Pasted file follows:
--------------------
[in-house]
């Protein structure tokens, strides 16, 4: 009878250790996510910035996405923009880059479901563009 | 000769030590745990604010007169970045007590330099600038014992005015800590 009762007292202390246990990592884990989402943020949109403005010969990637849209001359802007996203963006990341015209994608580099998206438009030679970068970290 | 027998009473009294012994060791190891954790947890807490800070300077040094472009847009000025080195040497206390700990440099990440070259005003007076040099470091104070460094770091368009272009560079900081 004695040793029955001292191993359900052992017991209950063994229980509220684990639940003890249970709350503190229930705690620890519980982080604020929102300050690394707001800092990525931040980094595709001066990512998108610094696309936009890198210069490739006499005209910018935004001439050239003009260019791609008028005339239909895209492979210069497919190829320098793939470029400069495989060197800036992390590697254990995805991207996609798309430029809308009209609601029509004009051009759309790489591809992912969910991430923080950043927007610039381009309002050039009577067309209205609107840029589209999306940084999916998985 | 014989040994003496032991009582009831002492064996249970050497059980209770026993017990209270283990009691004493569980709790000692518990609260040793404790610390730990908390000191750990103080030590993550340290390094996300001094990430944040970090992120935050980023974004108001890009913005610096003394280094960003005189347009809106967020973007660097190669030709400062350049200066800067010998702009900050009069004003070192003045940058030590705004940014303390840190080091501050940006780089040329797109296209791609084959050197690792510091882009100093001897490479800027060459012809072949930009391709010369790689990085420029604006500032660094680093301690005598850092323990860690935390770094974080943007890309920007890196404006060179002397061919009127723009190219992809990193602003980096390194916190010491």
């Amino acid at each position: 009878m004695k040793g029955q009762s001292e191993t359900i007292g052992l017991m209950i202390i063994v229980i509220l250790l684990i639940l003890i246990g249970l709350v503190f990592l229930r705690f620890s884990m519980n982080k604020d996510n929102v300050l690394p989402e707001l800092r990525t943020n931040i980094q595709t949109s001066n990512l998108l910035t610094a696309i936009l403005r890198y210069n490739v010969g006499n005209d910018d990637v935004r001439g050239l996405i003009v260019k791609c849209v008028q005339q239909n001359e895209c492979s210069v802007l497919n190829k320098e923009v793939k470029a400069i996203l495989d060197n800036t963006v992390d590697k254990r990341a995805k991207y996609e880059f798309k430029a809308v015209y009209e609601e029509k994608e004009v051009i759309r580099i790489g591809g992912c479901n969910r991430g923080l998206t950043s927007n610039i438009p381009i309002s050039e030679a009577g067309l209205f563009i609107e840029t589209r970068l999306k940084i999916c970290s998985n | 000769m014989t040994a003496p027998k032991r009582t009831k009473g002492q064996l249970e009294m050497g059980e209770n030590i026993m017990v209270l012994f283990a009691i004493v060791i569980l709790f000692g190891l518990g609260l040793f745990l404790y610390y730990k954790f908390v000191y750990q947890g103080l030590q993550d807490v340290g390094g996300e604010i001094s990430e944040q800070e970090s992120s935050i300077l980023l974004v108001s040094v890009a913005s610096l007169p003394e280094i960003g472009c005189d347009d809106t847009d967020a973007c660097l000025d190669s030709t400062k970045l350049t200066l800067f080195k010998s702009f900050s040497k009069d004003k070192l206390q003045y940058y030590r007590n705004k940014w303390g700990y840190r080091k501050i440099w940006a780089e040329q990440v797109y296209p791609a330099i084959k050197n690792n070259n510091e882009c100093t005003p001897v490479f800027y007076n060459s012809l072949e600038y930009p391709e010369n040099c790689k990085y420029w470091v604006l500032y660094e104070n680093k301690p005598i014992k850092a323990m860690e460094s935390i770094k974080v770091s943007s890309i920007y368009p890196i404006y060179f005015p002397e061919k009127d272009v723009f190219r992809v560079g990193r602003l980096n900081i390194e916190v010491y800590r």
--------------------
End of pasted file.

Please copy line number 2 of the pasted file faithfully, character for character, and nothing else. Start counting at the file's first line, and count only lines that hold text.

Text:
């Protein structure tokens, strides 16, 4: 009878250790996510910035996405923009880059479901563009 | 000769030590745990604010007169970045007590330099600038014992005015800590 009762007292202390246990990592884990989402943020949109403005010969990637849209001359802007996203963006990341015209994608580099998206438009030679970068970290 | 027998009473009294012994060791190891954790947890807490800070300077040094472009847009000025080195040497206390700990440099990440070259005003007076040099470091104070460094770091368009272009560079900081 004695040793029955001292191993359900052992017991209950063994229980509220684990639940003890249970709350503190229930705690620890519980982080604020929102300050690394707001800092990525931040980094595709001066990512998108610094696309936009890198210069490739006499005209910018935004001439050239003009260019791609008028005339239909895209492979210069497919190829320098793939470029400069495989060197800036992390590697254990995805991207996609798309430029809308009209609601029509004009051009759309790489591809992912969910991430923080950043927007610039381009309002050039009577067309209205609107840029589209999306940084999916998985 | 014989040994003496032991009582009831002492064996249970050497059980209770026993017990209270283990009691004493569980709790000692518990609260040793404790610390730990908390000191750990103080030590993550340290390094996300001094990430944040970090992120935050980023974004108001890009913005610096003394280094960003005189347009809106967020973007660097190669030709400062350049200066800067010998702009900050009069004003070192003045940058030590705004940014303390840190080091501050940006780089040329797109296209791609084959050197690792510091882009100093001897490479800027060459012809072949930009391709010369790689990085420029604006500032660094680093301690005598850092323990860690935390770094974080943007890309920007890196404006060179002397061919009127723009190219992809990193602003980096390194916190010491």